Other Features:

There are several other features that will change the price of helmets - whether it comes with air venting or not. The amount of padding/type of padding on the inside of the helmet and around the ears. Whether the helmet comes with a visor attached (and what sort of visor it is). What type of chin strap is used. Whether or not the helmet has the extra capability to adjust fit - some sort of system that will sit at the base of your neck to allow you to tighten or loosen the fit. 

Anything else to know?

The one last thing to think about with helmets, is to try the helmet on in person and be sure of what you are choosing whenever you can. Being Personal Protection Equipment (PPE), most retailers won’t let you return your purchase because you’ve changed your mind. The online saving grace to this is distance selling laws that allow you 14 days to return a product bought online. Never buy a helmet in store as a gift for someone else either, unless they are there to try it on!  

Here at Hike and Ride, we’re working with some of the best names in the business to supply you with the correct fitting helmet, all within your budget. SHOP HELMETS, get in touch via email info@hikeandride.co.uk or for a chat on 07719315301 for more help and information.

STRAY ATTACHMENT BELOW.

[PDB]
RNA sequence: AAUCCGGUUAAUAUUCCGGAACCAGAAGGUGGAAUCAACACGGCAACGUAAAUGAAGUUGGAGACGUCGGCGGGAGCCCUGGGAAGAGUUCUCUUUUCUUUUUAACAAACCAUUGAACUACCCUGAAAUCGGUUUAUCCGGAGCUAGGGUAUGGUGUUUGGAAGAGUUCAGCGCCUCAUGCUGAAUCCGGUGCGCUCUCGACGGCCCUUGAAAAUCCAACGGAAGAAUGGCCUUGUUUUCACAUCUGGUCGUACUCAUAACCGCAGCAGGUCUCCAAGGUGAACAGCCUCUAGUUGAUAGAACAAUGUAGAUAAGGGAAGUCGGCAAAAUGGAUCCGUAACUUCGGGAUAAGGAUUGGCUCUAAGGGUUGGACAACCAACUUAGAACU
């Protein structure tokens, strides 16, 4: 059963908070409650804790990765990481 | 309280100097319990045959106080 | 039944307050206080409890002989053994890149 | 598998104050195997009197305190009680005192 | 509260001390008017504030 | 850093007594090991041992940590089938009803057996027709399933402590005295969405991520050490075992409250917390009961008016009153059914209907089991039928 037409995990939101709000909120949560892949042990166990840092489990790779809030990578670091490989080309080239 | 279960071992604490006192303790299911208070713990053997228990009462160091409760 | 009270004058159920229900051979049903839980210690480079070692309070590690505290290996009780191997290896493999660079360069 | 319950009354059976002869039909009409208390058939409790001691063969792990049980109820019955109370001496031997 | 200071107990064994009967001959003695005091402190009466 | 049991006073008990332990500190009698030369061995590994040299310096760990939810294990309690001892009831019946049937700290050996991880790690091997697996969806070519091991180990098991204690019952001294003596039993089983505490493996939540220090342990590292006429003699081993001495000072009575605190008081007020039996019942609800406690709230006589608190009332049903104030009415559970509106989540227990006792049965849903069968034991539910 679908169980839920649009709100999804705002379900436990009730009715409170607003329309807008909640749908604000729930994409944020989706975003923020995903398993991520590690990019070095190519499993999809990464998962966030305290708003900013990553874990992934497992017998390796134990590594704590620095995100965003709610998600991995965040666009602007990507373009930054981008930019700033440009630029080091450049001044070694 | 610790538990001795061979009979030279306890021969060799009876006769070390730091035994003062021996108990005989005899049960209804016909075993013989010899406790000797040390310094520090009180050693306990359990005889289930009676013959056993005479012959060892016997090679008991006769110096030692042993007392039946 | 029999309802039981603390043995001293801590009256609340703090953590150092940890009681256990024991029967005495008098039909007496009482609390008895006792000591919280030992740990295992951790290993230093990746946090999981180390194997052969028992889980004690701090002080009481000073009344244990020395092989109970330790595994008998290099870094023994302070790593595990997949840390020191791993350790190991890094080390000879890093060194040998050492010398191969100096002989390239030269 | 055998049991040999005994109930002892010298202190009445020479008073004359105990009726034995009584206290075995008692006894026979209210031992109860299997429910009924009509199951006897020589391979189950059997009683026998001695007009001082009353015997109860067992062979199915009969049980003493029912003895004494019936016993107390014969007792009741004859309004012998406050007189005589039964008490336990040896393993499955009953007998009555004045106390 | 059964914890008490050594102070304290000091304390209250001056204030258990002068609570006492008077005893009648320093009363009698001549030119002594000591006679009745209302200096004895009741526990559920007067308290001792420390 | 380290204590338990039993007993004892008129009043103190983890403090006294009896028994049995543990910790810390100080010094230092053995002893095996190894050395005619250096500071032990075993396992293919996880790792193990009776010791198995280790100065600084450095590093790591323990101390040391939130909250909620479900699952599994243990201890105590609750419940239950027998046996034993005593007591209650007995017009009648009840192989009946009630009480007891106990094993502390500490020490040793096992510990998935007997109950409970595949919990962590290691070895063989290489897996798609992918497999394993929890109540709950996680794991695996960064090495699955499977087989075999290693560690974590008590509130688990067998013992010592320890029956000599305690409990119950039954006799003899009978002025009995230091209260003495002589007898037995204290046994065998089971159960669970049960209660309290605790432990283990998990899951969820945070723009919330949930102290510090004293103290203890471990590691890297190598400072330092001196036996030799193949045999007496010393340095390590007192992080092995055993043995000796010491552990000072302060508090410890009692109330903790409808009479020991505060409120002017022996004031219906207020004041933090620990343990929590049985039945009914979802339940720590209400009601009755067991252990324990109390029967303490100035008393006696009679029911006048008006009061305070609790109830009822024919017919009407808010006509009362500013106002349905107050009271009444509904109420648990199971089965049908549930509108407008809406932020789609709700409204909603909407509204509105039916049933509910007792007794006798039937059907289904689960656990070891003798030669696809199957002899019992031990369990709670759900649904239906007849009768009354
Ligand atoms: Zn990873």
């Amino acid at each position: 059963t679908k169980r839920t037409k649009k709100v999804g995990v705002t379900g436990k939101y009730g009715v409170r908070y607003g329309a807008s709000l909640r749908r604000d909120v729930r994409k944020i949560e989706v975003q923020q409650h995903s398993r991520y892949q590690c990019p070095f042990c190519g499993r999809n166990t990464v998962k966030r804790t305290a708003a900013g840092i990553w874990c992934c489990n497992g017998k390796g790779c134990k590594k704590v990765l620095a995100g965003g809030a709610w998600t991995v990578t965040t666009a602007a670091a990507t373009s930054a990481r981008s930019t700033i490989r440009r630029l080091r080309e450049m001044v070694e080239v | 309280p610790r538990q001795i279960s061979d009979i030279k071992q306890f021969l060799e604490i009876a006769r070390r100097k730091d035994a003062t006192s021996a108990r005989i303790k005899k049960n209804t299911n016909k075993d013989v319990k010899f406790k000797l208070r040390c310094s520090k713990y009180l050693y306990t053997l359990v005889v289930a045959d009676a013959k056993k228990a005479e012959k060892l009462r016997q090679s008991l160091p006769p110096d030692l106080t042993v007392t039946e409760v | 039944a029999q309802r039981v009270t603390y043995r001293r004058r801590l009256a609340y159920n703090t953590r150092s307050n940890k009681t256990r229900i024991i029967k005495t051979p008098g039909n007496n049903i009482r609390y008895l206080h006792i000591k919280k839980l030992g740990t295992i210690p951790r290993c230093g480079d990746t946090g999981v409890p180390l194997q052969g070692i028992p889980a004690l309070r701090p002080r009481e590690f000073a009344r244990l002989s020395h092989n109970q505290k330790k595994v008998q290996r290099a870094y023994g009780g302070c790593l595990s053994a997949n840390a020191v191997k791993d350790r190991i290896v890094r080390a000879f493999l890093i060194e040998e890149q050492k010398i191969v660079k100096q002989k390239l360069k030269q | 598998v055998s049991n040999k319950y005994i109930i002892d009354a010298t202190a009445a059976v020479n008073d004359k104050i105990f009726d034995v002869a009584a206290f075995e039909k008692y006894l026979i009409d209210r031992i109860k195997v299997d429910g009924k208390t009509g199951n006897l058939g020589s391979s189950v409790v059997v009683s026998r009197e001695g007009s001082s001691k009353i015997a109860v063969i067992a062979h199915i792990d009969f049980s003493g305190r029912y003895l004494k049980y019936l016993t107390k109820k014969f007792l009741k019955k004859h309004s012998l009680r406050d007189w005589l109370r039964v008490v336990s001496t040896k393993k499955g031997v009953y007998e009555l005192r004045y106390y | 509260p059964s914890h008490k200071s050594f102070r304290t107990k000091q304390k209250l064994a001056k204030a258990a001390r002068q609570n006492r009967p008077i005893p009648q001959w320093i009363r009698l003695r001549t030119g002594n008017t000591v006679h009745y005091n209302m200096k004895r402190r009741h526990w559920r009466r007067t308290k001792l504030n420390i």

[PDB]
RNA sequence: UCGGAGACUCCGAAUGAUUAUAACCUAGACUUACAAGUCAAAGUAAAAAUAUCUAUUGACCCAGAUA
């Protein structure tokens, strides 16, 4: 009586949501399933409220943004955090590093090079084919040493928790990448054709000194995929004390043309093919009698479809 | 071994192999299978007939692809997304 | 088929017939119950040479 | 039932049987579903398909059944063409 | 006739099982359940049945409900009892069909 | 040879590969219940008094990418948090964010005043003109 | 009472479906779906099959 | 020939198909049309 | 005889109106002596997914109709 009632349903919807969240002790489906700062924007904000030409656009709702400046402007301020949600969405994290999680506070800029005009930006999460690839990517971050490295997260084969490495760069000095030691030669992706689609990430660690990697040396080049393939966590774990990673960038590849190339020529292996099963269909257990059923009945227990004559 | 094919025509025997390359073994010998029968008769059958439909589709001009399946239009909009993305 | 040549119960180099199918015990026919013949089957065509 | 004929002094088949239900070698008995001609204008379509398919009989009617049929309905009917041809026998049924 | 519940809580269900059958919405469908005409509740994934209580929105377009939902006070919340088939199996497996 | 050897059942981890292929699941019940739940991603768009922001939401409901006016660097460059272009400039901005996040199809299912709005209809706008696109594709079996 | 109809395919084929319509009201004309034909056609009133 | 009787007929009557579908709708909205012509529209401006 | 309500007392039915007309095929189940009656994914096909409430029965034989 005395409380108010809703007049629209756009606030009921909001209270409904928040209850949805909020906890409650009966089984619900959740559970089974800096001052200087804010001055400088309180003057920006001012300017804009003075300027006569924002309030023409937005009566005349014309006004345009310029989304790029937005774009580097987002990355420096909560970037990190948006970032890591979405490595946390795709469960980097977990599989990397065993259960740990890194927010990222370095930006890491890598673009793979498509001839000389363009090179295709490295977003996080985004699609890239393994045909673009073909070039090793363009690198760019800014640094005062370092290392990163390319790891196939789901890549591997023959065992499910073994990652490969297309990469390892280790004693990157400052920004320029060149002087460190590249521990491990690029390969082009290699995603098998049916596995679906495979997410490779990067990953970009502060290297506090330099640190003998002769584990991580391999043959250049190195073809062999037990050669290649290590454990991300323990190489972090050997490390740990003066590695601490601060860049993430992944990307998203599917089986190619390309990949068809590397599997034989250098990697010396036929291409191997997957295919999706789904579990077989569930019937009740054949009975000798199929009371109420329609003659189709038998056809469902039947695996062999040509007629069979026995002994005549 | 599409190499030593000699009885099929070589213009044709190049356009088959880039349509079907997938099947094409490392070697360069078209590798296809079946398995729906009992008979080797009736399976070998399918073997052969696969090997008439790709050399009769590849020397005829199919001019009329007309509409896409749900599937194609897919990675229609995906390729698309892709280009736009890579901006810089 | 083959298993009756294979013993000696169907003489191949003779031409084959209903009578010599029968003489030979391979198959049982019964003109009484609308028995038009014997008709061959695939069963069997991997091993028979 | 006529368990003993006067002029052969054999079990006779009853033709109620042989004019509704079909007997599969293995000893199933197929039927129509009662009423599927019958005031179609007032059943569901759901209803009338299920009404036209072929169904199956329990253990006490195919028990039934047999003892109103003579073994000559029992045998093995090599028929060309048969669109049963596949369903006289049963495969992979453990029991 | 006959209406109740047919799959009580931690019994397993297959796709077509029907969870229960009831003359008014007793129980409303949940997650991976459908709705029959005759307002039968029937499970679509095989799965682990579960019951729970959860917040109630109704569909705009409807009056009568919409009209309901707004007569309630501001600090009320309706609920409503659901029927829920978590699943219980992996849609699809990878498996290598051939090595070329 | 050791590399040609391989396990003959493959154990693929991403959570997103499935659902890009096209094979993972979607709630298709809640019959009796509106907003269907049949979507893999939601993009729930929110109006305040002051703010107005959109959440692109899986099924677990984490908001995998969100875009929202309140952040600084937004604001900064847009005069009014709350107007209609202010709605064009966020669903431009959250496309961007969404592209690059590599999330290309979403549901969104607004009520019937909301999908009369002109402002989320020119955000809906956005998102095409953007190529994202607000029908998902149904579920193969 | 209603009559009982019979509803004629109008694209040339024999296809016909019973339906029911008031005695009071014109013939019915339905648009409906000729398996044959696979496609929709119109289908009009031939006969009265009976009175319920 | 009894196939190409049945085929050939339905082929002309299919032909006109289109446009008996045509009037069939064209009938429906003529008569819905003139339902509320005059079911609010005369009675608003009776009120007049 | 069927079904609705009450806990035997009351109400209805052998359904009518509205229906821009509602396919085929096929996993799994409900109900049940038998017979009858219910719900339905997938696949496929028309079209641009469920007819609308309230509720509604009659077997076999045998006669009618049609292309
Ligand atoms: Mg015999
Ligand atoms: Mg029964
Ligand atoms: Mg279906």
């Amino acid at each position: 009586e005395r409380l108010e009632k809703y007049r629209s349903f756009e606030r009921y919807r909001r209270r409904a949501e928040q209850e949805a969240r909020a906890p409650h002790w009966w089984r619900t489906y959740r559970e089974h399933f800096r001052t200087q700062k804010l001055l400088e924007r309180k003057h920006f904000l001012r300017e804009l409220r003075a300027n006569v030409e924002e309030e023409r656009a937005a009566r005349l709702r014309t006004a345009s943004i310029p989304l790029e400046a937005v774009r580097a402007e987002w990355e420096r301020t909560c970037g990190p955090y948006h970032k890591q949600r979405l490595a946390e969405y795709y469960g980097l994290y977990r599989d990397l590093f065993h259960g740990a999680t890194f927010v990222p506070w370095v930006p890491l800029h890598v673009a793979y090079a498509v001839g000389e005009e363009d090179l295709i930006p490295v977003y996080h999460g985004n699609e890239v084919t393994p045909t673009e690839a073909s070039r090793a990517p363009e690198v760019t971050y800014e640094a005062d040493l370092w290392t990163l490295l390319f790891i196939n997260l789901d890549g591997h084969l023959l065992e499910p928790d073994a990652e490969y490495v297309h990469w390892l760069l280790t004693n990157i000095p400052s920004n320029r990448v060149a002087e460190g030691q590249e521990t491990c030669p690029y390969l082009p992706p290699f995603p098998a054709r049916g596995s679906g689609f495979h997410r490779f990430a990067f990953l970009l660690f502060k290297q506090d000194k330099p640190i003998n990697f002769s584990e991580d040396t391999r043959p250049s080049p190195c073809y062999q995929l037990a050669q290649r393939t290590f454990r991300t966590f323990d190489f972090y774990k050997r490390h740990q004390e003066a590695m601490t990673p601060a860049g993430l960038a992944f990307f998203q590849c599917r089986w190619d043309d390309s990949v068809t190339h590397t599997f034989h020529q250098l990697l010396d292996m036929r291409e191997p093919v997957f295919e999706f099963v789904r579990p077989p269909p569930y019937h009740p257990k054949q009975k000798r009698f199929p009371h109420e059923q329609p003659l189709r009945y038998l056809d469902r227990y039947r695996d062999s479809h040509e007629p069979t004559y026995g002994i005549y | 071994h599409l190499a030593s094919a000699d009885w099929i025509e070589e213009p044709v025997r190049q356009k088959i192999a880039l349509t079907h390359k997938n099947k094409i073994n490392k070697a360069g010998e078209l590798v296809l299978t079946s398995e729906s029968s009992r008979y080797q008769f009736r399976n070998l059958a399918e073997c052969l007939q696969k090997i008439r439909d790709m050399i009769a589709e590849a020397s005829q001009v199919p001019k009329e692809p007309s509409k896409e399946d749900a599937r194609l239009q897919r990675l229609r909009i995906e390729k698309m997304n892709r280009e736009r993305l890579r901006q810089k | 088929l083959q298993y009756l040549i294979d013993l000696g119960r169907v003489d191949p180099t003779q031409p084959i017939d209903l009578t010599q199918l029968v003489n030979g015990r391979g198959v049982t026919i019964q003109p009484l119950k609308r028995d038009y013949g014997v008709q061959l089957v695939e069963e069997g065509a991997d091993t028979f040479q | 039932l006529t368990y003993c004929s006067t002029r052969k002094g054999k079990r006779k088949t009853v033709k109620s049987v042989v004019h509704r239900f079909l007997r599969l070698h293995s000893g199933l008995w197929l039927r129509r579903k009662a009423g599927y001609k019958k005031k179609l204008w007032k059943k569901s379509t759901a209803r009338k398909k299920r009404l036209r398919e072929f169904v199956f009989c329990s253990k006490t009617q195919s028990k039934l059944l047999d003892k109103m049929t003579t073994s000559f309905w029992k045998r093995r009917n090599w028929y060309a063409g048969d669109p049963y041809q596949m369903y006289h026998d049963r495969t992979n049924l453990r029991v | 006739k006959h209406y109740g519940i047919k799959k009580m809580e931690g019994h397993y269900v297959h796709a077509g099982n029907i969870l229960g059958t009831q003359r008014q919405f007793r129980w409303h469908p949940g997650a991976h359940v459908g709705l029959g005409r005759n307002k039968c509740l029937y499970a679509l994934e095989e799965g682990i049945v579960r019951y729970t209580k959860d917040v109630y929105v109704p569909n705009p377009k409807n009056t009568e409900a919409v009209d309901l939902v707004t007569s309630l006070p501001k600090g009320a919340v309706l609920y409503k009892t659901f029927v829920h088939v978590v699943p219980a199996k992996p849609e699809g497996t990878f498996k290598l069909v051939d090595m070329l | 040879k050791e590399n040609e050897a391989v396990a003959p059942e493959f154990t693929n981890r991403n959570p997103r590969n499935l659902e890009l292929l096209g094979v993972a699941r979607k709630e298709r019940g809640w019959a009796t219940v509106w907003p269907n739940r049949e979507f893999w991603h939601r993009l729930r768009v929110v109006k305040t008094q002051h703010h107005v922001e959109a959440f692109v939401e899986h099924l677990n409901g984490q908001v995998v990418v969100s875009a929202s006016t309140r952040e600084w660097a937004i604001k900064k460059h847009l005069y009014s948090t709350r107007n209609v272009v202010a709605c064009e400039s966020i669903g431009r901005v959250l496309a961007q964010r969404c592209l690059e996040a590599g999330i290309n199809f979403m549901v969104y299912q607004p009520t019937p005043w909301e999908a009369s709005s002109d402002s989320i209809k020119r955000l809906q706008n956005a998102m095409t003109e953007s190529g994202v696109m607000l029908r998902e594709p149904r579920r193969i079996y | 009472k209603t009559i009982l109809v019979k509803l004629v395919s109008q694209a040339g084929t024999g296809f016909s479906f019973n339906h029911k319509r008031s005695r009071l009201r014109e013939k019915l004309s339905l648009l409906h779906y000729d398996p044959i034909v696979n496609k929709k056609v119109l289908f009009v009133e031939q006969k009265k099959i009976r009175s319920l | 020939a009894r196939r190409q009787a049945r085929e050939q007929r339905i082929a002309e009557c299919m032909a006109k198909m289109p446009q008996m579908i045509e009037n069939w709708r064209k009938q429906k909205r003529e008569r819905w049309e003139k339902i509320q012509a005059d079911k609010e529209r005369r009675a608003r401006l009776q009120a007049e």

At the end of the day, you've got one life to make the most of whatever comes your way. For us, it really is a no brainer (pun not intended) to invest in a decent, well fitting helmet!


References:

Protect Your Brain, You Only Have One, MIPS Protection, accessed 15th December 2019,

<https://mipsprotection.com>

Standards for Ski Helmets, Strata Technology, accessed 15th December 2019,

<https://www.satra.com/spotlight/article.php?id=429>

Ski Helmet Technologies, Bolle, accessed 28th December 2019,

<https://www.bolle.com/gb/ski-helmet-technologies>

Joe Robinson, Independent Helmet Study Finds Safest Helmet on the Market, 2019, accessed 12th December 2019,

<https://www.cyclist.co.uk/news/7480/independent-helmet-study-finds-safest-helmet-on-the-market?fbclid=IwAR13V_3gFCFjViXIxmMPEIG8TCKAMdwdv7crZzxYAmJN_gzoQT6pAxbfTlI>